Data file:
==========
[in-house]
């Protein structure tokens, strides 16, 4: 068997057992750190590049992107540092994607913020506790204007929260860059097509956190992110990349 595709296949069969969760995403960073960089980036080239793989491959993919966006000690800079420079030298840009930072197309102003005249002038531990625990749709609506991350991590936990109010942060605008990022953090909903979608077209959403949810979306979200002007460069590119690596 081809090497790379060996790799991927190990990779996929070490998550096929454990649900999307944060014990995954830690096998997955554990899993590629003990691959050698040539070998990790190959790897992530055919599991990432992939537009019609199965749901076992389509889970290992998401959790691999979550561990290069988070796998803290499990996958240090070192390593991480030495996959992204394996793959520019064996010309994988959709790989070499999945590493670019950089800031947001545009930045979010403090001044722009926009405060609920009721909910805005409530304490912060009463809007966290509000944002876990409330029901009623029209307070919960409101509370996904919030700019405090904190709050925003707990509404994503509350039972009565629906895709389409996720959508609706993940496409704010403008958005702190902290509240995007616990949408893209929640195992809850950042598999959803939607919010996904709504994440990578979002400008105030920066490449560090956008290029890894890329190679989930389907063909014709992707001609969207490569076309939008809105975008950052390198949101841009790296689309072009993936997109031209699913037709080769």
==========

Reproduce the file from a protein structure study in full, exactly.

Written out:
[in-house]
């Protein structure tokens, strides 16, 4: 068997057992750190590049992107540092994607913020506790204007929260860059097509956190992110990349 595709296949069969969760995403960073960089980036080239793989491959993919966006000690800079420079030298840009930072197309102003005249002038531990625990749709609506991350991590936990109010942060605008990022953090909903979608077209959403949810979306979200002007460069590119690596 081809090497790379060996790799991927190990990779996929070490998550096929454990649900999307944060014990995954830690096998997955554990899993590629003990691959050698040539070998990790190959790897992530055919599991990432992939537009019609199965749901076992389509889970290992998401959790691999979550561990290069988070796998803290499990996958240090070192390593991480030495996959992204394996793959520019064996010309994988959709790989070499999945590493670019950089800031947001545009930045979010403090001044722009926009405060609920009721909910805005409530304490912060009463809007966290509000944002876990409330029901009623029209307070919960409101509370996904919030700019405090904190709050925003707990509404994503509350039972009565629906895709389409996720959508609706993940496409704010403008958005702190902290509240995007616990949408893209929640195992809850950042598999959803939607919010996904709504994440990578979002400008105030920066490449560090956008290029890894890329190679989930389907063909014709992707001609969207490569076309939008809105975008950052390198949101841009790296689309072009993936997109031209699913037709080769």